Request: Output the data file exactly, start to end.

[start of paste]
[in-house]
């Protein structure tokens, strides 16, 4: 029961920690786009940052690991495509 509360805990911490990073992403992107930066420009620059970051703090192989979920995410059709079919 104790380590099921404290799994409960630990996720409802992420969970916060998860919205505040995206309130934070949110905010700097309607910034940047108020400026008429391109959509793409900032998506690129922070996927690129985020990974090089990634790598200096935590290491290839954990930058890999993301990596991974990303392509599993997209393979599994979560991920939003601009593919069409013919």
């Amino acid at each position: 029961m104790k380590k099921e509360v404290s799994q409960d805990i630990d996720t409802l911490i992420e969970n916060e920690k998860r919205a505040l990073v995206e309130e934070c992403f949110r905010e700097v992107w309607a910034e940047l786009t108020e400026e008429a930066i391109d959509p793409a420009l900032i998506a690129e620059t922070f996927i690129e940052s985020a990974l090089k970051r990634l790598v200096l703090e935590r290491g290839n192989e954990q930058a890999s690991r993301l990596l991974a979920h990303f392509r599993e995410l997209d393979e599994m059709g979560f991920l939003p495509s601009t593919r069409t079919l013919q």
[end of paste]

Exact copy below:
[in-house]
């Protein structure tokens, strides 16, 4: 029961920690786009940052690991495509 509360805990911490990073992403992107930066420009620059970051703090192989979920995410059709079919 104790380590099921404290799994409960630990996720409802992420969970916060998860919205505040995206309130934070949110905010700097309607910034940047108020400026008429391109959509793409900032998506690129922070996927690129985020990974090089990634790598200096935590290491290839954990930058890999993301990596991974990303392509599993997209393979599994979560991920939003601009593919069409013919």
């Amino acid at each position: 029961m104790k380590k099921e509360v404290s799994q409960d805990i630990d996720t409802l911490i992420e969970n916060e920690k998860r919205a505040l990073v995206e309130e934070c992403f949110r905010e700097v992107w309607a910034e940047l786009t108020e400026e008429a930066i391109d959509p793409a420009l900032i998506a690129e620059t922070f996927i690129e940052s985020a990974l090089k970051r990634l790598v200096l703090e935590r290491g290839n192989e954990q930058a890999s690991r993301l990596l991974a979920h990303f392509r599993e995410l997209d393979e599994m059709g979560f991920l939003p495509s601009t593919r069409t079919l013919q």